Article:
This past weekend Ronda Rousey fought Holly Holm at UFC193. In my area of Portland the few bars that showed the fight were packed and had lines around the corner. For those who didn’t get in the bars, didn’t want to PPV the fight, but still wanted to watch it got on Twitter’s phone app and searched for a Periscope link so that they could watch a feed of someone streaming their TV with the fight. A couple years ago PPV accounted for almost 75% of the UFC’s revenue and the threat that Periscope poses could cause serious concern.
When I tried to call other bars they would answer the phone and they began their phone call with, “No, we’re not showing the fight. How can I help you?” Obviously, the popularity of the UFC is still growing with more people talking about the sport than ever after Rousey was KO’d by Holm. However, the price for a PPV is more than what casual fans want to pay to watch. Normally, if someone doesn’t want to pay the price for a product or service they don’t get said product or service. The app Periscope gives the content, albeit in poor quality, to everyone who knows where to find it.
In 2014 the UFC had it’s biggest drop in PPV buys. There were scheduling issues, injuries, and sometimes poor cards, but the bottomline was that there was a steep decline in how much revenue they were earning from PPV.
What this means for the UFC:
It has to be mentioned that the UFC is putting on a lot of quality fights on many different channels and mediums in order to broaden the UFC fan base. Even when Ronda Rousey is fighting, one of the biggest draws for the organization, people were still Periscoping their way around buying the PPV. There has to be more value added to the rest of the card. Maybe the more exciting fight on paper, Joanna Jedrzejczyk against Valerie Letourneau, went completely under the radar to everyone who didn’t actively follow the UFC. When I asked why the people didn’t buy the PPV since they wanted to see Rousey they said, “I don’t want to pay a ton of money for a 17-second fight. A greater emphasis needs to be added on the other fights so that it is viewed as a full night of entertainment. No one currently views the cards that way.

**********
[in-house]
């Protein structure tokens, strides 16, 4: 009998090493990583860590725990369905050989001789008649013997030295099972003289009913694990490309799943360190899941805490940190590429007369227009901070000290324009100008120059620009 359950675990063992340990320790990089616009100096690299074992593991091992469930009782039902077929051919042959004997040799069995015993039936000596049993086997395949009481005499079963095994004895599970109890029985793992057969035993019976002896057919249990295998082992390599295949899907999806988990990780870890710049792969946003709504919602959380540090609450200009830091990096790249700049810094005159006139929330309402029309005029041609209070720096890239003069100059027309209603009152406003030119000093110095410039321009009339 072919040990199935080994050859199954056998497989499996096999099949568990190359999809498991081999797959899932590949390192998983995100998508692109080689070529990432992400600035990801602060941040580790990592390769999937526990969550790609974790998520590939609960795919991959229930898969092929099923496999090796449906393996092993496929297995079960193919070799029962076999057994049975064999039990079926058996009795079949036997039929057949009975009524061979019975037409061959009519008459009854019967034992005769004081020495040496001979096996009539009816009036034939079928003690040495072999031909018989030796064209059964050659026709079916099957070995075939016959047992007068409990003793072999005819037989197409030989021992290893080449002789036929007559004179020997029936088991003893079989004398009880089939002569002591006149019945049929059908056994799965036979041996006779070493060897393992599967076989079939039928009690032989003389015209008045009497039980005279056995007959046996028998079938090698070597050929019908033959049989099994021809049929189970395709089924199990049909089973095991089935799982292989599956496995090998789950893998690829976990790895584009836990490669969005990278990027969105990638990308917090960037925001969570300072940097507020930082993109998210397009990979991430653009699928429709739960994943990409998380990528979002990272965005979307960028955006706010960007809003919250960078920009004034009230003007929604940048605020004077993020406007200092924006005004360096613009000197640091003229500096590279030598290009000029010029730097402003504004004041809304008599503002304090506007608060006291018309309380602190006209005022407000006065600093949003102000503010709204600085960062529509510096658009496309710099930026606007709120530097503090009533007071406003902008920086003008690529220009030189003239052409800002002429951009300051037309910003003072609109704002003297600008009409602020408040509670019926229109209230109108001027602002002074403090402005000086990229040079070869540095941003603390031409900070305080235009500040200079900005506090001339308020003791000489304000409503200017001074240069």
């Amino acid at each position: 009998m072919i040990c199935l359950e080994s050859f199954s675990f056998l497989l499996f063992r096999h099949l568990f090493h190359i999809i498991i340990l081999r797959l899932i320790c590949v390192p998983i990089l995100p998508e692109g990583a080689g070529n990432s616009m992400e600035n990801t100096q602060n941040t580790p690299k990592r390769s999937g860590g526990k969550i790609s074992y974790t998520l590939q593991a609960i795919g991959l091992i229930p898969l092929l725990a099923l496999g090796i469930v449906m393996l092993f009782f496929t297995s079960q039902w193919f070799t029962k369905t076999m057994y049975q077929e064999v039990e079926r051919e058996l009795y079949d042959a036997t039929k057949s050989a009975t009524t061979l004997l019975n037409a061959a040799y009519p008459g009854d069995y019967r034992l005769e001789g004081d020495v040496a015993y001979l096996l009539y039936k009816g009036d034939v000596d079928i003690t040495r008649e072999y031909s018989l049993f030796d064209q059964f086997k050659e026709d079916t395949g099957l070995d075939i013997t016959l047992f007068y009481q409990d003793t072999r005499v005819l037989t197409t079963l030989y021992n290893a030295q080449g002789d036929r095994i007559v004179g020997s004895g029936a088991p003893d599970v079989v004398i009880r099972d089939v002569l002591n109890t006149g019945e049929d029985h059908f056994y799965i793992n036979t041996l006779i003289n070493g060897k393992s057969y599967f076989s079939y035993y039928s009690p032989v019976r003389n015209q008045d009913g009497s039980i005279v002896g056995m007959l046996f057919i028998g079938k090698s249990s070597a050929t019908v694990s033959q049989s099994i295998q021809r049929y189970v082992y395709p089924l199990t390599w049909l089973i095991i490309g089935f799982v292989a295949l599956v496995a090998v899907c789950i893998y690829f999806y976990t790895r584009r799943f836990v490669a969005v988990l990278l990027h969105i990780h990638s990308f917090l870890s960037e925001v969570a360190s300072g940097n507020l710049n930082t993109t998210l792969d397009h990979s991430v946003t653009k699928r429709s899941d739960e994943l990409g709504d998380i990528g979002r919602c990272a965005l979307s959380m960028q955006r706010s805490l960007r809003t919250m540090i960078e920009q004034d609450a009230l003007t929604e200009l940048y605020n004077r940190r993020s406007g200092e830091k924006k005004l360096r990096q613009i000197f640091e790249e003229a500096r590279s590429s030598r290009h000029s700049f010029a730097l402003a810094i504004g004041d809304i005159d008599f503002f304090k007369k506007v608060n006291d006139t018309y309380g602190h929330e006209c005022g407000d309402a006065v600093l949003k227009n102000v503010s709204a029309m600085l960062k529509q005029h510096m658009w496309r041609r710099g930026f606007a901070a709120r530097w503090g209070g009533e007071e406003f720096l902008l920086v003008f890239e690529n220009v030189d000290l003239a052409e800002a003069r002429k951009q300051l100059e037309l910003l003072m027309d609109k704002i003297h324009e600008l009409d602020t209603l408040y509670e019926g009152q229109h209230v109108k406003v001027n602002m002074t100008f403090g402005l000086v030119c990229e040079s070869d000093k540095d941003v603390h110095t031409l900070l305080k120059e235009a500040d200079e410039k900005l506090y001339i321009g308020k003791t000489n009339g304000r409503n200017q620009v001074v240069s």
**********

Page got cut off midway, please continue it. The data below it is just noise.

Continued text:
Maybe Rousey’s loss will convince the UFC to market more of their fighters and create brand value for them in order to add value to the card as a whole. The tent-pole fighters like Rousey, Aldo, McGregor, Jon Jones, and a couple more, will draw big numbers regardless. By putting more emphasis on fighter’s brands, which is the most effective way to gain mainstream fans, the UFC can put together fuller cards and lure people away from relying on Periscope to watch one fight.
There’s one solution I see right now to slowing the Periscope pirating. Periscope’s distribution occurs on Twitter and people will put “UFC” in the tweet so that people can find it. If the UFC partnered with Twitter so that any periscope feed that had a keyword relating to the UFC was blocked then I could see a possible end to the Periscope Problem.